Yes, Darnold is still prone to one or two critical mistakes per game, but let's not forget: He doesn't have a true WR1 and he's playing behind a backup offensive line. Despite the challenges, he shows each week he has the talent and instincts to play the position at a high level.

He has to improve his decision-making, a bugaboo that has followed him since his last season at USC. Maybe that's who he is, a gunslinger-type passer, but there's still enough upside to believe in his future. It's on Douglas and Gase to maximize his potential by putting the right pieces around him and coaching him up the right way (in other words, not screwing him up).

"I'm really confident that he's going to be a really good player," Gase said.

3. Slump of the half-century: The Jets have done a lot of losing in their star-crossed history, but never quite like this over an extended period. Wrap your brain around these factoids:

At 5-9, this is their fourth straight losing season -- a first for them in the Super Bowl era (since 1966).

Their next loss will make it four straight years with double-digit losses -- a franchise first.

This is their ninth straight season out of the playoffs -- the second-longest drought in franchise history. They did it 11 straight years from 1970 to 1980, long before free agency brought parity to the sport.

Hard times, indeed.

4. Need for speed: If the Jets decide to keep Le'Veon Bell in 2020, they need to add a complementary running back with outside speed. Otherwise, the running game will continue to be predictable.

Bell is a very good between-the-tackles runner, as he showed Thursday night against a stout defensive front. He rushed for a season-high 87 yards -- and they were hard-to-get yards through the belly of the defense. In fact, the Jets ran only twice outside the tackles, according to ESPN Stats & Information data. By contrast, they had seven such runs the previous week with Bilal Powell in the lineup. (Bell was out with the flu.)

All told, the Jets have rushed 44 times outside the tackles. The only team with fewer attempts is the New York Giants (43). The point is, the Jets need a runner who can threaten the edges. That would make life easier for a lot of people, including Bell.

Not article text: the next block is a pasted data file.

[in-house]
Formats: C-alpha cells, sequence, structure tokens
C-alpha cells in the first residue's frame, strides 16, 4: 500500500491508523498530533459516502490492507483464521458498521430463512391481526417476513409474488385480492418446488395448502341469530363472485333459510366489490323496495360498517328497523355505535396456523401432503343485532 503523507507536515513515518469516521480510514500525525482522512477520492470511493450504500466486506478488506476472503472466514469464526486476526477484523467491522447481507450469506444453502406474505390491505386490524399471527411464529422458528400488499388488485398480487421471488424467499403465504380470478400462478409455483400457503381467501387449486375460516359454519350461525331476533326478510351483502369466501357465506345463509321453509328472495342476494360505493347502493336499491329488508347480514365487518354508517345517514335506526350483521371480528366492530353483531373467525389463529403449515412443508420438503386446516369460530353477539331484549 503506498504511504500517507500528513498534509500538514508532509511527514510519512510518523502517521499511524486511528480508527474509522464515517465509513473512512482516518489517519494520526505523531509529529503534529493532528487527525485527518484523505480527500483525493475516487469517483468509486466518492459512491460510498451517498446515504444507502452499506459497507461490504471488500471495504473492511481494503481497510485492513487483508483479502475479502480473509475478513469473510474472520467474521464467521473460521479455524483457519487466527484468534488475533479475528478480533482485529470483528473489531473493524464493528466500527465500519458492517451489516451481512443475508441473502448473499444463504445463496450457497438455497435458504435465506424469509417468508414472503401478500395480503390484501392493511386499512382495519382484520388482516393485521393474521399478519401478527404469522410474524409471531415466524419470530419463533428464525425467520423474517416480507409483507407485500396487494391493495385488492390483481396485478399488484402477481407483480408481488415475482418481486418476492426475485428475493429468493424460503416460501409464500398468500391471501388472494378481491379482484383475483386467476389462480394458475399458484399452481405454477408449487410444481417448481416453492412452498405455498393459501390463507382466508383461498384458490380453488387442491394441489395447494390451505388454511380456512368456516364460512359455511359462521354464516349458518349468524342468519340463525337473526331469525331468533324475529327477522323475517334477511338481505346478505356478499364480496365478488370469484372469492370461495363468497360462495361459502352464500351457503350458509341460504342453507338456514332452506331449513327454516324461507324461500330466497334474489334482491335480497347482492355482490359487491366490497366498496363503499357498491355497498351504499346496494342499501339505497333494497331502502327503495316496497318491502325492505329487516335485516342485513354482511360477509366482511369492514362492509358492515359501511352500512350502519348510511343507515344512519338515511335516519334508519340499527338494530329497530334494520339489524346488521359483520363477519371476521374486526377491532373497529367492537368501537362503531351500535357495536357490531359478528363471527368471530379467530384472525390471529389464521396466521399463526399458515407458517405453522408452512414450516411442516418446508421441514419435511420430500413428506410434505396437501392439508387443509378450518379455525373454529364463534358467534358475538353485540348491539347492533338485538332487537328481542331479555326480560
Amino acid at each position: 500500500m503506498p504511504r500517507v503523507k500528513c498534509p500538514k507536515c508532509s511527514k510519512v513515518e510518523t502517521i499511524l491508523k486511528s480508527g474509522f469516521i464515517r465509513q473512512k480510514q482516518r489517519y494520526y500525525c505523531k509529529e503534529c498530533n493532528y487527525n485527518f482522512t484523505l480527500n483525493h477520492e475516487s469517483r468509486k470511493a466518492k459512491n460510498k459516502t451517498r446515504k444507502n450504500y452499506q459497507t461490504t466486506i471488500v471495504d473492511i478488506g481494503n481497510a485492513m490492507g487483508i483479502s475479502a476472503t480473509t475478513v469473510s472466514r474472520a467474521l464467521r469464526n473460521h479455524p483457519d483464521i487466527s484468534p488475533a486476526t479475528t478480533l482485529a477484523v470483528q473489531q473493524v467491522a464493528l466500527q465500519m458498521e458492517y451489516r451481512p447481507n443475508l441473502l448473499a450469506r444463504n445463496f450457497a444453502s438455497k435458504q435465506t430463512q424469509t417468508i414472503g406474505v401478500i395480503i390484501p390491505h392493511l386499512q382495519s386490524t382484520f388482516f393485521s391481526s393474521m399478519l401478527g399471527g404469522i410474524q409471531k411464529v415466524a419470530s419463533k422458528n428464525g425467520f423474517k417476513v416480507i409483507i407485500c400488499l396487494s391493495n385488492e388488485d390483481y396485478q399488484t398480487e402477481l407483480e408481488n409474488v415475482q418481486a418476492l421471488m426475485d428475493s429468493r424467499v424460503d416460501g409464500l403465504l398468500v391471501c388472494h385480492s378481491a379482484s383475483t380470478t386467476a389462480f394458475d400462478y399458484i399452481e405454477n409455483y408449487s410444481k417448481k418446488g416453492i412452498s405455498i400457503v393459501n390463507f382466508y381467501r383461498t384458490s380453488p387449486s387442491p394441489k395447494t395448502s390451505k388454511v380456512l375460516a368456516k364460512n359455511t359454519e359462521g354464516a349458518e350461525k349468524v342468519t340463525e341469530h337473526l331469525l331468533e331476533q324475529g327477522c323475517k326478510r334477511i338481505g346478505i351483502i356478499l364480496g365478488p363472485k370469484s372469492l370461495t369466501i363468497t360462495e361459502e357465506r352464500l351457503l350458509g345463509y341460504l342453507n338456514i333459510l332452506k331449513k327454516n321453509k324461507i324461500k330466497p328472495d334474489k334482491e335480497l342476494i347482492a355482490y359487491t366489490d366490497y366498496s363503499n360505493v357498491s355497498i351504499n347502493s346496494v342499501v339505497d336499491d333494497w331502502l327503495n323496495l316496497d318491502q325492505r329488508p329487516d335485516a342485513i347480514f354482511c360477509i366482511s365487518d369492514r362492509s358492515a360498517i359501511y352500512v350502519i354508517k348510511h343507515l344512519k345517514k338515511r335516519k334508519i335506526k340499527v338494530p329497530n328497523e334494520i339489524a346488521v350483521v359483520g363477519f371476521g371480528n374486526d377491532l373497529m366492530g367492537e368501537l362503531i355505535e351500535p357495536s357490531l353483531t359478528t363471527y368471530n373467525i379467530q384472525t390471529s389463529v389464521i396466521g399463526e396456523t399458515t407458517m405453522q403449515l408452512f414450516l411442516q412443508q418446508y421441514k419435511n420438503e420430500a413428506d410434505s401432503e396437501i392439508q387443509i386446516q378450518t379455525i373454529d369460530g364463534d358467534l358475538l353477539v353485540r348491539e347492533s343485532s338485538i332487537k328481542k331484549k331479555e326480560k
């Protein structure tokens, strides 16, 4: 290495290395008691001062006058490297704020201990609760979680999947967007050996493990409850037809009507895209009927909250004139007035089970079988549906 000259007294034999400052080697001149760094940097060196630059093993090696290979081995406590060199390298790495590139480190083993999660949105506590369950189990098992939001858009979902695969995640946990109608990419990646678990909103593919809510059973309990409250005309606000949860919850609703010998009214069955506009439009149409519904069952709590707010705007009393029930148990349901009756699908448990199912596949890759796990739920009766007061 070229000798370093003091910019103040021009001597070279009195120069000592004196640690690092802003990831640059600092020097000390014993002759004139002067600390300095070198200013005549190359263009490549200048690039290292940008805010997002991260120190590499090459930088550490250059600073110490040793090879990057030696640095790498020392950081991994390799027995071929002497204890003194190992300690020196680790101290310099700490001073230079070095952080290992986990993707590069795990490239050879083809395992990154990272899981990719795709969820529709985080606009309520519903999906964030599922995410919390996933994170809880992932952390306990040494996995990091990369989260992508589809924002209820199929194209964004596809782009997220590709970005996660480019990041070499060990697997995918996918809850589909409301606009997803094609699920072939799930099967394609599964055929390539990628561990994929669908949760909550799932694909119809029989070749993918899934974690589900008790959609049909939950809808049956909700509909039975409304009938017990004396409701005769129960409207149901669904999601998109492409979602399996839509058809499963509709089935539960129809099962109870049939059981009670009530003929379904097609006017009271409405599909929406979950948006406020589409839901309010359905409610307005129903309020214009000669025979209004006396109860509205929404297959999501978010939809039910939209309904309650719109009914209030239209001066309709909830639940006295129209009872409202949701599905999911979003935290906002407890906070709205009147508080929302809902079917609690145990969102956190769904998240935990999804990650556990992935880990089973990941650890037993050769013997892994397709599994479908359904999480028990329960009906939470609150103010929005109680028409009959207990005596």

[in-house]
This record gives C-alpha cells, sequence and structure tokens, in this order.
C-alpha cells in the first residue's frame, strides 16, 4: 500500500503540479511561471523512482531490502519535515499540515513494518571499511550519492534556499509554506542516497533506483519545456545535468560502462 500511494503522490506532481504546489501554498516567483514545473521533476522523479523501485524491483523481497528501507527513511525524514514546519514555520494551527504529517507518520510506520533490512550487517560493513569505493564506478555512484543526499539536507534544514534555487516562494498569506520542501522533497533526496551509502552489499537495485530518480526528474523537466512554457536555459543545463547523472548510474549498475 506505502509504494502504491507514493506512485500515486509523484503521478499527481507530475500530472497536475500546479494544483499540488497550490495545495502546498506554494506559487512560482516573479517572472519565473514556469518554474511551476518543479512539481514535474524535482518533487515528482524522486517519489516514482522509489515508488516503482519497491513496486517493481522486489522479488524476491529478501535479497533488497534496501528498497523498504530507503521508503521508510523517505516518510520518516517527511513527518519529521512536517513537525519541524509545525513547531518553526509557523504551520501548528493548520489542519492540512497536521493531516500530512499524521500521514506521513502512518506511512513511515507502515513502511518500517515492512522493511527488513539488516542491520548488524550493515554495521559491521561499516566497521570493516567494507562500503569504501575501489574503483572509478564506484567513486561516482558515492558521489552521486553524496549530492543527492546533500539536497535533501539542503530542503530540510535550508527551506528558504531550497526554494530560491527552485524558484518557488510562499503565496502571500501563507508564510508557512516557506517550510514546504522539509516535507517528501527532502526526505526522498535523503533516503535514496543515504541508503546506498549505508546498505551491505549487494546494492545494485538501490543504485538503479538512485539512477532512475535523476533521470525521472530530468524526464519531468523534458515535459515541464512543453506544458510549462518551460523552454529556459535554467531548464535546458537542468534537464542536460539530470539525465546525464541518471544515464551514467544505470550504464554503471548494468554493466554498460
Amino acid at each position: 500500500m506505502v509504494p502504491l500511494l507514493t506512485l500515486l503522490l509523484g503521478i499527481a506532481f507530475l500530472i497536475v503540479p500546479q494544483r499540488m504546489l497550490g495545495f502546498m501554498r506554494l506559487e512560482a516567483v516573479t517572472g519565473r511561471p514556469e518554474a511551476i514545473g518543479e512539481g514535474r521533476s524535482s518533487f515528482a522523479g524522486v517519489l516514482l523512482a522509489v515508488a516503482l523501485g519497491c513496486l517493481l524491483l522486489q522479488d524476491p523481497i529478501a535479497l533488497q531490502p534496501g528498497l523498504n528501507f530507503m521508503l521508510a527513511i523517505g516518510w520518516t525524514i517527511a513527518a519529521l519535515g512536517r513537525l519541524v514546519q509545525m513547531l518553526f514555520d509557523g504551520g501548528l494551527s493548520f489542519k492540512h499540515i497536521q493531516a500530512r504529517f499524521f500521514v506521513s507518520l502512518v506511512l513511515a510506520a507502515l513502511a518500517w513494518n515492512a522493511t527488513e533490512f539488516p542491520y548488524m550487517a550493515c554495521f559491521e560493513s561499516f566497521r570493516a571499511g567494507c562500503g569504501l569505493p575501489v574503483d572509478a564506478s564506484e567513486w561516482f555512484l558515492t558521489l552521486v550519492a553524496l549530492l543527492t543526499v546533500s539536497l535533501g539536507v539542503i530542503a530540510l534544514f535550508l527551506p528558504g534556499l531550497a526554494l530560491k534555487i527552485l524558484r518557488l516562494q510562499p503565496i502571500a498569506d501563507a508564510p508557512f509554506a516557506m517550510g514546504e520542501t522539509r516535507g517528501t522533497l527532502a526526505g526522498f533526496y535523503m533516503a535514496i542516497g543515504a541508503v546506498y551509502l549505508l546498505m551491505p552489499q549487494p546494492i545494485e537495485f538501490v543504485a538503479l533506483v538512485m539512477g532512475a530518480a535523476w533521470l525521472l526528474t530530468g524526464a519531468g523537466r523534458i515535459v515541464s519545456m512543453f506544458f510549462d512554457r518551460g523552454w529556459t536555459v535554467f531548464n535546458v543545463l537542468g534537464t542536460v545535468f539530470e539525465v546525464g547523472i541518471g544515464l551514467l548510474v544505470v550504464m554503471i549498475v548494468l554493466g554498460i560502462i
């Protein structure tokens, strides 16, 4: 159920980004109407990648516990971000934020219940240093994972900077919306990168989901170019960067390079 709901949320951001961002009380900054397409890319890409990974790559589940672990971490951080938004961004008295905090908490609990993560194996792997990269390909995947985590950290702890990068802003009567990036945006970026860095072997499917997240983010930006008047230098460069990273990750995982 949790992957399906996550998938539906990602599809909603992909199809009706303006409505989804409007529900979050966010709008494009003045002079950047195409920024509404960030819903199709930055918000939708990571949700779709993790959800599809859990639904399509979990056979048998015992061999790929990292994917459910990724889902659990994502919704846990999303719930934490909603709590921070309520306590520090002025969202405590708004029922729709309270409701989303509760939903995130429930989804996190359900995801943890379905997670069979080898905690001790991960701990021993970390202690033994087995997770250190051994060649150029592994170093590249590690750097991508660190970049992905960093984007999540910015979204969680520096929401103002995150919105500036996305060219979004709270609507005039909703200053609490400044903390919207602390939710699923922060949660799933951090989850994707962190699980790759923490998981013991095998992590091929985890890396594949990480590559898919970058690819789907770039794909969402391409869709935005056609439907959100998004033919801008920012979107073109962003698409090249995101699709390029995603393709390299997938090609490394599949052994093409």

5. Silver lining playbook: Because of injuries, the Jets have used a franchise-record 71 players -- second only to the Dolphins (74) this season, according to NFL stats. It's never a good thing when a team uses that many players, but Gase tried to find a positive in it.

"I think the fact that we've played a lot of guys is really great, especially for our personnel department," he said. "They have a really good idea of who are guys that are going to have a possibility of having a future, if there are certain guys that have eliminated themselves, what guys to re-sign."

Kind of sounds like the preseason.

6. Did you know? Robby Anderson became the fifth NFL player since 1970 to reach 3,000 receiving yards in his first four seasons after entering the league as an undrafted free agent. He's keeping good company:

7. Fan boys: Gase had no reaction when asked about a handful of players lining up after the game to get an autographed jersey from Jackson, an odd scene that went viral on social media. Anderson, Bell and James Burgess Jr., a former college teammate of Jackson, were the players spotted on video who clamored around the Ravens' quarterback.

"That's really something I really don't care about because it doesn't affect winning or losing or anything like that, so I don't waste my time with it," Gase said. "If that's what guys want to do, that's what they want to do."

Players swap jerseys all the time, but this was atypical because of the number of players involved. I can tell you this: It didn't go unnoticed in the locker room.

8. The last word: "We actually have five wins. I want to say the past two years, we've had maybe four (actually five and four). It's a transition year. It's not an excuse or anything. It's obviously not our goal, it's not our mission. But we have to keep trying to fight." -- Anderson on whether he sees any light at the end of the tunnel after four straight losing seasons.